Scabiosa stellata is as the name suggests a species of scabious. It is distinguished not so much by its pale lilac or white flowers but by the round papery cups that are left when the flowers fall. Although a native of southwest Europe it has become an ornamental plant and thereby attracted a number of English names including starflower pincushions, drumstick scabious and moonflower. In the Algarve it is a native wildflower and blooms in late May and early June. It is an insect magnet and especially attractive to butterflies.

Spotted Fritillary
Above: Spotted Fritillary on Scabiosa stellata. Picture Clive Viney.

Inland from Tavira the Alportel River winds its way through lovely hills down to the sea. For part of its journey a riverside track follows the valley and with its gentle inclines makes a perfect early summer walk. River pools burst with life and a passing golden oriole or bee-eater can take the breath away. In one place Scabiosa stellata grows alongside the track for just fifty metres or so.

Last week I photographed no fewer than 15 species of butterflies on these plants. The flowers must be intoxicating because the butterflies just gave themselves up. Among the species were Spotted Fritillaries and Chapman’s Blues, which are rarely seen in the Eastern Algarve. It also provided a wonderful opportunity to study our little known skippers – small moth-like butterflies. Before my walk was finished I added another ten butterfly species, unfortunately not so intoxicated. I would love to have photographed an exotic Two-tailed Pasha but they just flew by.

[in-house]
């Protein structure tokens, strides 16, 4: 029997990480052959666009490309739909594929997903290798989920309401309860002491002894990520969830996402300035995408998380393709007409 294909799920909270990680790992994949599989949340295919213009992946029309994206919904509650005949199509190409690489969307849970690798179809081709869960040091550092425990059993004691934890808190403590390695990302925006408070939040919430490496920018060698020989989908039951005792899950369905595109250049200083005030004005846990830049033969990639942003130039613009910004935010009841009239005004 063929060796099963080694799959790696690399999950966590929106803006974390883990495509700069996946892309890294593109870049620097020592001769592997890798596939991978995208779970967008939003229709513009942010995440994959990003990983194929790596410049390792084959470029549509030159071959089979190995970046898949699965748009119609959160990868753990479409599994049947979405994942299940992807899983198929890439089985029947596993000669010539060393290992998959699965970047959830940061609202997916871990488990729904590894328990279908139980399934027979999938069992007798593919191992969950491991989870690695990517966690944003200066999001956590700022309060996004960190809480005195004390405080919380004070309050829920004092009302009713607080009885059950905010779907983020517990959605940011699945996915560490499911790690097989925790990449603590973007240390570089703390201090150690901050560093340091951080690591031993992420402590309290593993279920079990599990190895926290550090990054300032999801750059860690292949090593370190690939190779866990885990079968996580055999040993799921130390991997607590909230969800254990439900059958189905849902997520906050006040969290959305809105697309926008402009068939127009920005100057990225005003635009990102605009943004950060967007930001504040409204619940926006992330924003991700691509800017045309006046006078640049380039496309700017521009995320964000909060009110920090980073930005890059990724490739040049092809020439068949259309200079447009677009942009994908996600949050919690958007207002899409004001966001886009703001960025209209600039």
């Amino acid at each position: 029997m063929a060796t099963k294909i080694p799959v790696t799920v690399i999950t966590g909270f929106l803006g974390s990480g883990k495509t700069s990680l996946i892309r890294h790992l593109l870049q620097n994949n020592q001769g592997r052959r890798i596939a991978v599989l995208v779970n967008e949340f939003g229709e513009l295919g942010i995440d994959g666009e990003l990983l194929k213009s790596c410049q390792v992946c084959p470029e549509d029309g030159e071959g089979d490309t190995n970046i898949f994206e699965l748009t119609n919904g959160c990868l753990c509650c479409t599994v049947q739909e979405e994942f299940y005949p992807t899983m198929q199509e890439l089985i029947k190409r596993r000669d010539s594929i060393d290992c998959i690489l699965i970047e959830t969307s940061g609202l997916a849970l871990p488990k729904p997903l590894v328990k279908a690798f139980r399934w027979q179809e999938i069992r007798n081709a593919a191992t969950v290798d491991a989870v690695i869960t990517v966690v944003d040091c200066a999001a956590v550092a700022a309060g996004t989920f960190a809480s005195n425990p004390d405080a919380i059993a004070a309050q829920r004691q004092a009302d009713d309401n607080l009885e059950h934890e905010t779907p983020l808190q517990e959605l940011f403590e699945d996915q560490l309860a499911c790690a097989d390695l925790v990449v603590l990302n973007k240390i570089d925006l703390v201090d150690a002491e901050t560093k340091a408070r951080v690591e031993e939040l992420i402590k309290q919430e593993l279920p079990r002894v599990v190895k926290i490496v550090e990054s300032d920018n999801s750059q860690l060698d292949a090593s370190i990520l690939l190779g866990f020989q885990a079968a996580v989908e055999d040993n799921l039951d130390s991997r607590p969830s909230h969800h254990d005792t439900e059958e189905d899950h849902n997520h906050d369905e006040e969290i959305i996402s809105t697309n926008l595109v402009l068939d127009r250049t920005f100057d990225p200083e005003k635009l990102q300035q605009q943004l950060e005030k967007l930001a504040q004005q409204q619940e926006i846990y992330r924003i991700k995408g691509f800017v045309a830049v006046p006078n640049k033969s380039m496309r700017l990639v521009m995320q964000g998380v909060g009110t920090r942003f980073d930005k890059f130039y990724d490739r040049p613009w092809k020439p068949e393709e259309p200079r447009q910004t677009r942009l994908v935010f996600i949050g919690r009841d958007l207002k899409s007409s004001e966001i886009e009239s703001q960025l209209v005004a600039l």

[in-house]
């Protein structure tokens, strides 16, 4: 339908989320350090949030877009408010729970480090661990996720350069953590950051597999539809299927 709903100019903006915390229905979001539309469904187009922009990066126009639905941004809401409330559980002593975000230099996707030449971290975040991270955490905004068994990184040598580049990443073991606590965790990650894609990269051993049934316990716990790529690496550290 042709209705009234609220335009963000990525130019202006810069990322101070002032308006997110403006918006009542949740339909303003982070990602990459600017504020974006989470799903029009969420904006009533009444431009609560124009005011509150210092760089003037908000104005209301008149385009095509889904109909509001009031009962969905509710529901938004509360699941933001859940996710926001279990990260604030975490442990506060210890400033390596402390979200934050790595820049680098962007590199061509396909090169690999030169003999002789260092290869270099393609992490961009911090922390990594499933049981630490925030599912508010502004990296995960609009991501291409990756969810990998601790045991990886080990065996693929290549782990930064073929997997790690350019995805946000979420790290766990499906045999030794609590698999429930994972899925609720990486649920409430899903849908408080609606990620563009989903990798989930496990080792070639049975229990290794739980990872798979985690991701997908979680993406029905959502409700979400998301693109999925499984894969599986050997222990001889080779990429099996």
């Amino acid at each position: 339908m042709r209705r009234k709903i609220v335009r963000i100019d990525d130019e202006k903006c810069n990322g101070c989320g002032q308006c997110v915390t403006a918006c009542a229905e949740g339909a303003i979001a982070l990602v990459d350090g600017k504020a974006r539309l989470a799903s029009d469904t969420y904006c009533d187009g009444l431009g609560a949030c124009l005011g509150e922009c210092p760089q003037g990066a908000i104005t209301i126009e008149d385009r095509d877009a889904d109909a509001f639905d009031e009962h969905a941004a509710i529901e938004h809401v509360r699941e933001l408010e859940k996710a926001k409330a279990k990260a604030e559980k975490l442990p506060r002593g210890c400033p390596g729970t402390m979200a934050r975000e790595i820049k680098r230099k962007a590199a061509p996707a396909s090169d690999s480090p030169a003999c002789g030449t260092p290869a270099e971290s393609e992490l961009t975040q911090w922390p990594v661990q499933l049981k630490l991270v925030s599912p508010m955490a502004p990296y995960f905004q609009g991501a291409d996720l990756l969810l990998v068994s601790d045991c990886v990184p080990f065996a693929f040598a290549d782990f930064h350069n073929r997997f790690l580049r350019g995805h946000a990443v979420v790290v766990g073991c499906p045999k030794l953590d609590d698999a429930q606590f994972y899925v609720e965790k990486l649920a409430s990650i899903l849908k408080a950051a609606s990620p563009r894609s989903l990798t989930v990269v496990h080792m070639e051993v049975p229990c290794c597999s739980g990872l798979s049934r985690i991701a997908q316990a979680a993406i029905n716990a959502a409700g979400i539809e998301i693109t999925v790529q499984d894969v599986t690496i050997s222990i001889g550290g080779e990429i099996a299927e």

As the wildflowers finally disappear, I will seek out the last of the river pools for dragonflies to photograph. Summer is never dull in the Algarve.

Clive Viney is is co-author of Algarve Wildlife - the natural year

Calidris ferruginea
Above: Curlew Sandpiper Calidris ferruginea in breeding plumage - picture Ray Tipper...

May 2014 - Give Waders a chance - see Ray Tipper's guide to identifying some of the Algarve's wading birds...

Cynomorium coccineum - Maltese Fungus still alive and well in the Algarve
Above: Maltese Fungus grows on the south coast of the Algarve. Photograph by kind permission of Chris Thorogood

April 2014 - Two of the rarest plants in the Algarve still going strong this year

Cynomorium coccineum, often referred to as the ‘Maltese fungus’, is a rare and poorly understood parasitic flowering plant.

The plant is very distinctive and has a blackish-red infloresence which bursts up through the earth from an extensive underground rhizome system. Cynomorium coccineum has no green pigment and is unable to synthesise (make from sunlight) its own food. It steals its nutrients from the roots of other plants.